XK engine valve clearance service interval?

Did Jaguar have a regular service interval for valve clearance (lash) check and adjustments in any versions of the I6 XK engine? Or was this typically done because of a problem or when other engine work was done?
I just reviewed the original “Passport To Service” for my 1984 XJ6 Vanden Plas and adjusting valve clearances is not mentioned for any of the Service Intervals through 105,000 miles.
BTW, after one burnt valve, a few leaky head gaskets, and some leaky cam shaft cover gaskets on my three running XK engine Jaguars, my gut feel is that checks should be done somewhere around every 60K miles because I have seen valves close up a bit after that. If 100K miles were driven without a check I would feel I am living on borrowed time. This is for a normal street not for racing.


I would regularly check every 10,000-20,000 miies: not often did I find one seriously out of spec, but I know I averted disaster on a couple, by finding closed-up exhausts.

We know it important to check the valve clearances, but did Jaguar include the valve clearance check/adjustment during any Service Interval?

It seems that they should have, but I can’t find it in any of my manuals that I looked through, and I have a large collection of manuals from the XK120 to the Series III XJ6. They all include the procedure, but I can’t find a Jaguar specified Service Interval. Maybe it was just done on exception? When something was wrong?


@Dick_Maury will likely have an answer. I was wholly unconcerned with it, since I just had customers on a regular preventive maintenance schedule.

Properly done, I regularly see valve jobs go 100,000 miles with less than .001" variance in clearance. You will get some seat and valve seat wear. This will be offset from the adjustment shim wear and usually evens out. Not a bad idea to check the clearances when replacing valve cover gaskets. With the new Cometic gaskets, that is something that does not need doing as often as the old days. The later camshafts with the .012-.014" clearance are very sensitive to tight clearances. When the front cam bearing wears and one goes to tighten the upper chain, you can actually close up the clearance on the front cylinder adjustments. I have seen this actually cause the front cylinder to be inactive at idle. And along those lines, the later cams run a lot better if adjusted at the .014 spec. They are not any louder but idle a lot smoother. This applies to the V12 also that uses the same style camshaft. The camshaft for the early V12 Non-HE vs the HE engine is the same. The clearance spec changed but the cam did not. (6 liter is different). Set the HE to .012 and it will idle like a dream.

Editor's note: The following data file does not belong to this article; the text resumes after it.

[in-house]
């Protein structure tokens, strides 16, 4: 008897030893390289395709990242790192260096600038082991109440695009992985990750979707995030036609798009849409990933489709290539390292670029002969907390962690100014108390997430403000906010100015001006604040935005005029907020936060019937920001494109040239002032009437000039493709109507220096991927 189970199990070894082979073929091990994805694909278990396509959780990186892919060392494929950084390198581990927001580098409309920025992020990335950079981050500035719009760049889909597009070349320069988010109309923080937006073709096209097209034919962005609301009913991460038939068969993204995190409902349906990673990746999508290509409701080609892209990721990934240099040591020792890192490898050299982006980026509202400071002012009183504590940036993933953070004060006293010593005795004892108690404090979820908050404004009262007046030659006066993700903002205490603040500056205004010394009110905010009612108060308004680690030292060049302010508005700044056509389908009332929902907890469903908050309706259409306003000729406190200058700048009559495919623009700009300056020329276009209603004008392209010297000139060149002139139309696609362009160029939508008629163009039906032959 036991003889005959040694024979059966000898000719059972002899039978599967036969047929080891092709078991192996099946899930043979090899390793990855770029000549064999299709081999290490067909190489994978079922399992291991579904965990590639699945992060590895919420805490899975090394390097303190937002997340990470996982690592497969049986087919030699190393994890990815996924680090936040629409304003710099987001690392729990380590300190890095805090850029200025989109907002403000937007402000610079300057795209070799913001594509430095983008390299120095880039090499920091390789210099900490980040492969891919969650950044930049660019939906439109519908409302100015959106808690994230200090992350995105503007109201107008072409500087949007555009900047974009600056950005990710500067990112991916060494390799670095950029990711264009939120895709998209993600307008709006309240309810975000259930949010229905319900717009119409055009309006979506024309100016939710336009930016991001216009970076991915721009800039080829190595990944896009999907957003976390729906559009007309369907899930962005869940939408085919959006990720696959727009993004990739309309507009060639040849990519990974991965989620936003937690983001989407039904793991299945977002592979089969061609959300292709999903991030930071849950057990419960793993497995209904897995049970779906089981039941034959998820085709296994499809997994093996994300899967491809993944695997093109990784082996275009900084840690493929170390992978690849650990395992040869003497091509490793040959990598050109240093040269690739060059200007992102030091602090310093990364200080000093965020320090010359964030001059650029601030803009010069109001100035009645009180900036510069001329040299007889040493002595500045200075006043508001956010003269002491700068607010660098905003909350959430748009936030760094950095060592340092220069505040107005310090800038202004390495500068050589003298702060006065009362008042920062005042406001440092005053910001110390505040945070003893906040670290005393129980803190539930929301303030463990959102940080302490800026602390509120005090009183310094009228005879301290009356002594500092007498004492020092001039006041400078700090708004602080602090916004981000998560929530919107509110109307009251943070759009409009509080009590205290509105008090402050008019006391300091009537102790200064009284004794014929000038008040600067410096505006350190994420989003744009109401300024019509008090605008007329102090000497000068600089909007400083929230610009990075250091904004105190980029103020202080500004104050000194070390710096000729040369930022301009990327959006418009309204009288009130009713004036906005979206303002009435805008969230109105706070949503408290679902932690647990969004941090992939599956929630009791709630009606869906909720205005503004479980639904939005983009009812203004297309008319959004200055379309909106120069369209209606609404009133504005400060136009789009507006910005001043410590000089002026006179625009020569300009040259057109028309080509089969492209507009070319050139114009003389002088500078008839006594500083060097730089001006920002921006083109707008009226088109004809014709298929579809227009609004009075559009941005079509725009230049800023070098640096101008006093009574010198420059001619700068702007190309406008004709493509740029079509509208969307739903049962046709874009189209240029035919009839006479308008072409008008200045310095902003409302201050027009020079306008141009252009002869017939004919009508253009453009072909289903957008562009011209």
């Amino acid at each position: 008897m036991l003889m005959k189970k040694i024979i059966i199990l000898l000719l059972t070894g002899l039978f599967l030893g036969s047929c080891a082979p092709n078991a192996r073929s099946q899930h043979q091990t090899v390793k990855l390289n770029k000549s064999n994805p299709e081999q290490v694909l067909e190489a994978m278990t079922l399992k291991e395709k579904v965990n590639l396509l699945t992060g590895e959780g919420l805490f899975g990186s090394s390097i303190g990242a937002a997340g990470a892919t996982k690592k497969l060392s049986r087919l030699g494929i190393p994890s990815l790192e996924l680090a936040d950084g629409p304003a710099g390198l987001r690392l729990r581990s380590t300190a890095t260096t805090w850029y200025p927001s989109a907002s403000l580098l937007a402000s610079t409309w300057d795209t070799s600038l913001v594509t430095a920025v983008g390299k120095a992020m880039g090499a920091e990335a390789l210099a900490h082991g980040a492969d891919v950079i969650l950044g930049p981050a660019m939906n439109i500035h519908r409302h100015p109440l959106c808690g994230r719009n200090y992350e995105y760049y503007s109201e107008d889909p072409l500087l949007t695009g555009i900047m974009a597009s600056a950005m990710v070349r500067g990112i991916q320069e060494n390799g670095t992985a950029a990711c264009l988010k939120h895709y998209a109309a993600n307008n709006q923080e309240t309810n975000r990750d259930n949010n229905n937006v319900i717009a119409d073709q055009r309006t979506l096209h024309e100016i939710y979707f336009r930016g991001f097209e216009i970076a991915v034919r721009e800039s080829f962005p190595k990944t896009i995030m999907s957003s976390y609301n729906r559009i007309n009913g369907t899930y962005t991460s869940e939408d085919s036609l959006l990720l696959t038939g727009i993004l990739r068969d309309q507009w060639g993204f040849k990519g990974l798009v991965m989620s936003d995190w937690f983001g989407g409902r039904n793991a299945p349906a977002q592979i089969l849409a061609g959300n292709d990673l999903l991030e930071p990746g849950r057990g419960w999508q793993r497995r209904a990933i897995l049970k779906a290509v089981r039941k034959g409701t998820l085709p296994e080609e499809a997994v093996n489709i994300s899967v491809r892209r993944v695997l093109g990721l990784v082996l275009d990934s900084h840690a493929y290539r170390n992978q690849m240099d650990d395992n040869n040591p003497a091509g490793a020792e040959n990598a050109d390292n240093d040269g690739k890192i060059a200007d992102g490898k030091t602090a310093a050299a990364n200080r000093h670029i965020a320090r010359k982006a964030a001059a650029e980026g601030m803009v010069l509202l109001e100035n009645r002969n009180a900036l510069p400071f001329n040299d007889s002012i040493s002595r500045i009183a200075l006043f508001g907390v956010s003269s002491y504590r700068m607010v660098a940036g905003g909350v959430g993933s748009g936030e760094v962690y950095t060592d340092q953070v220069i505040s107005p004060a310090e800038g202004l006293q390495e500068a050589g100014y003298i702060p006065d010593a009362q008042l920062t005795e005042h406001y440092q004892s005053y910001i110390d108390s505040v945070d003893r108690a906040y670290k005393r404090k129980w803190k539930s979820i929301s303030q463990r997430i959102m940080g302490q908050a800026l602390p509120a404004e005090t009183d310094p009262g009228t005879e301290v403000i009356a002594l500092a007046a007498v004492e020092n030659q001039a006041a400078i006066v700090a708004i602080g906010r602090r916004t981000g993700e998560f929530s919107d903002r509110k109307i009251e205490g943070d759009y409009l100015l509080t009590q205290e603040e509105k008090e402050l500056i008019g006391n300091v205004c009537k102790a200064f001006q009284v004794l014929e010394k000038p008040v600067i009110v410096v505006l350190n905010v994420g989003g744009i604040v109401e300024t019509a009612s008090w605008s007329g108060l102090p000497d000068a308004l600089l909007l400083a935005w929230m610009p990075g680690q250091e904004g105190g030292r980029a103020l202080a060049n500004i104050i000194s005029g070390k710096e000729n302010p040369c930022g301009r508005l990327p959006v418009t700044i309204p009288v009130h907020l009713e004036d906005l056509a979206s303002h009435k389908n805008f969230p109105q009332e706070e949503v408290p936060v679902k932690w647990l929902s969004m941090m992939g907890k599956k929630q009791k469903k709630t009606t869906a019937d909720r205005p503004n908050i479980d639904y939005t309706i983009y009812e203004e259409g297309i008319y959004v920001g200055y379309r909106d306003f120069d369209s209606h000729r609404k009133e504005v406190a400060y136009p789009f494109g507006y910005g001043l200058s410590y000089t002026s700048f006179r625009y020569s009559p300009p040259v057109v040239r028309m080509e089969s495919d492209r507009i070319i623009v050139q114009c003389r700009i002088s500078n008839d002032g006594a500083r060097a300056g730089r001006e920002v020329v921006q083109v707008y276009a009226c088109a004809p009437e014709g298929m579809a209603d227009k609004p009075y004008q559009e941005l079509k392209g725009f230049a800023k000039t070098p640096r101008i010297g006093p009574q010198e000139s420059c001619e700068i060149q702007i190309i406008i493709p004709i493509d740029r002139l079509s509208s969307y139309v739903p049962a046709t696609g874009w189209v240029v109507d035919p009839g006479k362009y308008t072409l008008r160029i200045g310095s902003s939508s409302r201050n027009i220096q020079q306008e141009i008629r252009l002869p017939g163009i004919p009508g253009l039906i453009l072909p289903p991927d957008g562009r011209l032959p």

Thank you for your insights. Is it fair to say that Jaguar did not specify XK engine valve clearance checks or adjustments during any specific Service Intervals? That they were done if problems were encountered where a technician suspected an engine valve problem or when other engine related work was done?


Paul, the highest wear item on the XK head was and is the guides. Once they start to wear, the valve does not hit the seat properly and as such, does not cool properly and wear/pitting occur. However, even valve guides will easily go 100,000 miles with proper oil changes and proper tune. Bronze guides last even longer than the OEM cast iron ones. I also see a lot of worn out exhaust guides where shops put on stem seals. Jaguar did start putting them on the exhaust side on the later XJ40 but never on the XK engine.

About 35 years ago, Yamaha started selling their 10,000 rpm FZR bikes as being set for life. Everybody scoffed but it turned out to be effectively true. A couple of years ago I had reason to take the head off my 50000 mile Triumph and was amazed to find that not only were all the clearances perfect but 11 of 12 shims were identical and the 12 the was only half a thou different. Jag metallurgy wasn’t as advanced but I could imagine them only being set if noisy or during some other work.

My Hyundai, with hydraulic tappet buckets, and a 16-valve is still silent and runs like a champ, at 232,000 miles.

The car has essentially no residual market value, so if it ever decides to fail me, I’m thinking I want to take it apart to see what caused it to keep running…:wink:

Yeah, well, hydraulic tappets is cheating :slight_smile: I bet you don’t use manual timing or mixture control either.

Kids today, they don’t know they’re born…

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My 17 year old son is learning to drive. As natural smart arse he told me that driving is “easy”. A few lessons in our 5 speed Subaru Forester took the smirk of his face.

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I went to school with a lad called Terry Breen. Nobody ever accused him of being a smart-arse. Good footballer though.